In December, Russian President Vladimir Putin insisted that the Yuganskneftegaz auction had been carried out in compliance with Russian law. Putin also indicated that CNPC could be involved in operations of some Yuganskneftegaz assets. Moscow has signed agreements with CNPC reflecting bilateral "strategic understandings" on the expansion of energy cooperation, deemed vital to long-term economic growth in both countries.
In yet another gesture toward Beijing, Russia has pledged to boost oil exports to China by rail. Russia's state-owned Russian Railways Co, or RZD, has promised to more than double rail crude oil exports to 130,200 barrels/day (b/d)(6.46 million tons) in 2004, up from 60,000 b/d (3 million tons) in 2003. Russia's oil exports to China by rail are expected to further increase to 302,200 b/d (15 million tons) by 2006. The RZD has said it is technically feasible to boost rail shipments to China to 600,000 b/d (more than 30 million tons).
However, the planned oil exports to China could hardly serve as a substitute for the Angarsk-Daqing pipeline project. Rail freight is expensive, and while Yukos was keen to export oil to China by rail, other Russian oil firms are understood to be reluctant to replace Yukos as supplier to China due to high costs and low profit margins.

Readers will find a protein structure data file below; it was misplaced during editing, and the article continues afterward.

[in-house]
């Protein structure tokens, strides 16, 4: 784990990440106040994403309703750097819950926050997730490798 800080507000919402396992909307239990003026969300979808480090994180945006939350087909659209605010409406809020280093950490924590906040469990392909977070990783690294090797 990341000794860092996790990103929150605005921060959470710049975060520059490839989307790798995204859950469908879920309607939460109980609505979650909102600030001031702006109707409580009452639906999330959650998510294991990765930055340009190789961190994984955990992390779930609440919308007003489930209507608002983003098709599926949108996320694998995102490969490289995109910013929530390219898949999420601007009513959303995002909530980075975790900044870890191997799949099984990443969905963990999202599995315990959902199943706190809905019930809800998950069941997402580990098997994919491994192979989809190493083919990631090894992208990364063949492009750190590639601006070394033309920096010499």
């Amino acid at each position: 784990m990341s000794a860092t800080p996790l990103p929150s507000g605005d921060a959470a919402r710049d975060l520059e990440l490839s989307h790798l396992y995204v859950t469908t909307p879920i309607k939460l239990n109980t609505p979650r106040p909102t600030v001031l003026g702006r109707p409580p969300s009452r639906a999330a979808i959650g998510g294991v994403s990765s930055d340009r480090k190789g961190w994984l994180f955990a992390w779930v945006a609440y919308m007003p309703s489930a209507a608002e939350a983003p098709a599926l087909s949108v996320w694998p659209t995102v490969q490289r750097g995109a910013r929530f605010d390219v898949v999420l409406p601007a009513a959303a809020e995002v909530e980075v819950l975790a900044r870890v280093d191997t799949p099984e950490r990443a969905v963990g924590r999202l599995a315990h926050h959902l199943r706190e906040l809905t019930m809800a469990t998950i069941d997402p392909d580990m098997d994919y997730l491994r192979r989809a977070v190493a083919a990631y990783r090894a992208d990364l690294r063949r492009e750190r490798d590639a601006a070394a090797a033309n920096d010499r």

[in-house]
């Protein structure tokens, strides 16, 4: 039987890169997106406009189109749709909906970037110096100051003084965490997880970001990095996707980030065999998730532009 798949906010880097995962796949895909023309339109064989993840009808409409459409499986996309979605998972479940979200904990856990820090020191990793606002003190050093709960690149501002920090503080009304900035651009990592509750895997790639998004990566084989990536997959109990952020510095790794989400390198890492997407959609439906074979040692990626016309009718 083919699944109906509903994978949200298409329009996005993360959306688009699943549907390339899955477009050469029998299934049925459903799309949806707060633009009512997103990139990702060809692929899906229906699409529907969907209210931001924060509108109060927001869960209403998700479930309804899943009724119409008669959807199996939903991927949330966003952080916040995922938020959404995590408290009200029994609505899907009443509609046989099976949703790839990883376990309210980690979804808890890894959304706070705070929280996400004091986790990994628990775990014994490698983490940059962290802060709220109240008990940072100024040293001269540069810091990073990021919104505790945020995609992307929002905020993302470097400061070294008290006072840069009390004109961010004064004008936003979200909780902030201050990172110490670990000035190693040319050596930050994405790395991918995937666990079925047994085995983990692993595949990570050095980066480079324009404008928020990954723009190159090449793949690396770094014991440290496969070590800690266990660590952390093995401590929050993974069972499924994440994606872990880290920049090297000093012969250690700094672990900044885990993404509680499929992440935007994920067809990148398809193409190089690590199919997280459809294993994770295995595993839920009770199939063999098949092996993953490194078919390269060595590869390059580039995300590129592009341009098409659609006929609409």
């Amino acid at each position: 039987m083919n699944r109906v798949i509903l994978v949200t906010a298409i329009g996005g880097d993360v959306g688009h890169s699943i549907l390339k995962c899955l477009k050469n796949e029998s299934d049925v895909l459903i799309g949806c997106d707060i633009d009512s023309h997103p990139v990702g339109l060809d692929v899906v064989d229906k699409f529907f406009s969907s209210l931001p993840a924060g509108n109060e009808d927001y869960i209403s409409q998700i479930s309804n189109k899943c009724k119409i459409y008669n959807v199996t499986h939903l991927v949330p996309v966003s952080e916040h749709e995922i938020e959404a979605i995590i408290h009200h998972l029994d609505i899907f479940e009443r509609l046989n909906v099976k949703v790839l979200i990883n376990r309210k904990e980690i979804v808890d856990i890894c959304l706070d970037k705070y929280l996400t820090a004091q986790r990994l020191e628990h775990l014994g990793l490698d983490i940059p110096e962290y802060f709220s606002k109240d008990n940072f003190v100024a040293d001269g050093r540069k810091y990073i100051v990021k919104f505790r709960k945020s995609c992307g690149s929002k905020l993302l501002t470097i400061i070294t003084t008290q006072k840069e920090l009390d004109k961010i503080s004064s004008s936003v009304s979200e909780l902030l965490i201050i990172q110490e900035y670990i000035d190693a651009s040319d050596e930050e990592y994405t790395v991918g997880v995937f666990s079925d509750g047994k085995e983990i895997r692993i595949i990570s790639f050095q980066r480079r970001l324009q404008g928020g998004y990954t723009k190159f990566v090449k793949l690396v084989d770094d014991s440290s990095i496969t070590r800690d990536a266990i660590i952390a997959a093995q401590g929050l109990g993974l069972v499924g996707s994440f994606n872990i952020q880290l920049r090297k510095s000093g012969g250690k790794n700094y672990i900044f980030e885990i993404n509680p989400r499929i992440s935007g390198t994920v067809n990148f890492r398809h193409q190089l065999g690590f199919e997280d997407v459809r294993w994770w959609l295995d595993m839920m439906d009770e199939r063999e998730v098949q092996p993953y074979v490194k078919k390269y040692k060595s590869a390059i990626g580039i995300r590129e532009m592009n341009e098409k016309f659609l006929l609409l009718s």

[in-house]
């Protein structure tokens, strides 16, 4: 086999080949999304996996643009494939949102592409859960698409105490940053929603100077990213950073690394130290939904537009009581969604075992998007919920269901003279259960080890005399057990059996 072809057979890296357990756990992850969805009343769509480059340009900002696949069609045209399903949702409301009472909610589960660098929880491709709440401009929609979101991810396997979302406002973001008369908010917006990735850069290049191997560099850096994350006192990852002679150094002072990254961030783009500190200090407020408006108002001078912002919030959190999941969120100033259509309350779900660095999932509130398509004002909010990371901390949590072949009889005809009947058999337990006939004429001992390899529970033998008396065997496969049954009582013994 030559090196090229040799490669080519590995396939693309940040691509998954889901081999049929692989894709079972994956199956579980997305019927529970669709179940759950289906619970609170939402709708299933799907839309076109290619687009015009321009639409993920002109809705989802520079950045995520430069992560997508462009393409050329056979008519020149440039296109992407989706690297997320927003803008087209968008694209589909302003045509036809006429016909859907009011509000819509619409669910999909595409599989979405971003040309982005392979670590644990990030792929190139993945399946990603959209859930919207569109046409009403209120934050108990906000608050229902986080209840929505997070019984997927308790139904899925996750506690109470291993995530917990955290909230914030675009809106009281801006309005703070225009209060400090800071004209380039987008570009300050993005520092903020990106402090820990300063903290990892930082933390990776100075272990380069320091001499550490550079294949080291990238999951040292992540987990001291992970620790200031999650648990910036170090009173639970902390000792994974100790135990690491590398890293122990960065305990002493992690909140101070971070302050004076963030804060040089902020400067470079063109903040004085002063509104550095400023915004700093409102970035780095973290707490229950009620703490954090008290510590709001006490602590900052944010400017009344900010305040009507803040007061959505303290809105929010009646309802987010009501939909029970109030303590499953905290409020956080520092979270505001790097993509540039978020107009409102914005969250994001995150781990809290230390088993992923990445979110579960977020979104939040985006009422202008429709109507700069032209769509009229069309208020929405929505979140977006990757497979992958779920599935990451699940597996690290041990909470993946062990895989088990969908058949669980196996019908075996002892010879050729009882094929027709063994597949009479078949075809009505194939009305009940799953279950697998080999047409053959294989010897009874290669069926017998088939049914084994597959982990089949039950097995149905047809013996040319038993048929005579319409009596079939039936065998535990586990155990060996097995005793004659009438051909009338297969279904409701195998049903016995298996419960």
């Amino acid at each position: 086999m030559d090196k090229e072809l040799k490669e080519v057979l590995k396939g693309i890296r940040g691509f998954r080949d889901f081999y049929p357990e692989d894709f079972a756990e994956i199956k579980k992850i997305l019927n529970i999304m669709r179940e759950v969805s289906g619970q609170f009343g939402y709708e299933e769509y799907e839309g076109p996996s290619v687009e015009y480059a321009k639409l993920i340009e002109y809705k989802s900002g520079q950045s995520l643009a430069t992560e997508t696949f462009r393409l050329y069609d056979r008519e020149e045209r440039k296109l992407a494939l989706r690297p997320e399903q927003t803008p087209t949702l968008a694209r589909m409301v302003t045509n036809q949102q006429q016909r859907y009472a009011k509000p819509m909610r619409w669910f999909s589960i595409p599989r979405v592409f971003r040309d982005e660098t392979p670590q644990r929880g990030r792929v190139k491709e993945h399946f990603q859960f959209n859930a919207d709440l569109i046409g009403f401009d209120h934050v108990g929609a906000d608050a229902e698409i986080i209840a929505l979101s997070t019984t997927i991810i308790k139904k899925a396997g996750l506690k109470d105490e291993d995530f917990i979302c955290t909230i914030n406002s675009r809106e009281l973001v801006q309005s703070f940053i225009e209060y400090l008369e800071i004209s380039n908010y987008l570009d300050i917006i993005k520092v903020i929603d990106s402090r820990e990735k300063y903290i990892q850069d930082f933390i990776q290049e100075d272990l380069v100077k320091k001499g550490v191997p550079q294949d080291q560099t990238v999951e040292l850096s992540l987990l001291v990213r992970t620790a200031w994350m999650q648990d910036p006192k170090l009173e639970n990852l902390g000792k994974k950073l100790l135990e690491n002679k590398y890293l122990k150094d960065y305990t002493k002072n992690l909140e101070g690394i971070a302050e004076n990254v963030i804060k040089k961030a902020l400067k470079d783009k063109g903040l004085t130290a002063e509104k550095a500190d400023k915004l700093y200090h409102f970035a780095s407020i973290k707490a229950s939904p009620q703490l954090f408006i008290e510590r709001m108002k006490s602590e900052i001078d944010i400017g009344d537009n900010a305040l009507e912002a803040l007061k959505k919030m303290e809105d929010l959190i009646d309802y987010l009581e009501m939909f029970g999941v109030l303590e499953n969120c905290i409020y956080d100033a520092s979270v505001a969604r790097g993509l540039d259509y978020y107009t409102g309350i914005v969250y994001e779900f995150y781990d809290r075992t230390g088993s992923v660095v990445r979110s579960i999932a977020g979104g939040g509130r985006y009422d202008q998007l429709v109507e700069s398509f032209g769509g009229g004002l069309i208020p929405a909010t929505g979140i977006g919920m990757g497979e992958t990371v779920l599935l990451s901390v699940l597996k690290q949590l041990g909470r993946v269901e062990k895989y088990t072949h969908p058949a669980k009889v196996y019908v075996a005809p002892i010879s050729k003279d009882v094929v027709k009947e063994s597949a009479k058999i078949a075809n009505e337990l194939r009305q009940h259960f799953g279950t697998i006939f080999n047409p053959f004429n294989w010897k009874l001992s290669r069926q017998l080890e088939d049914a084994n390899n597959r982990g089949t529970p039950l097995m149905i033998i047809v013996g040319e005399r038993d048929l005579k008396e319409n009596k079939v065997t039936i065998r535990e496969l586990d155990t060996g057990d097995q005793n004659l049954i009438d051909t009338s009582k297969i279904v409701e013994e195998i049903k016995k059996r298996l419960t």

In the meantime, Russia's Siberian hydrocarbon riches are set to remain a field of competition between energy-thirsty East Asian economies. Russia's position is unique in terms of oil reserves. Moscow can offer massive acreage in eastern Siberia, while the country's oil reserves are still big enough to support booming oil exports for decades to come. Estimates of Russia's total proven reserves vary from 50 billion barrels to more than 100 billion barrels. Although in terms of reserves, Russia is still way behind Saudi Arabia's estimated 262 billion barrels, Russia has large untapped fields in Eastern Siberia and the Arctic shelf.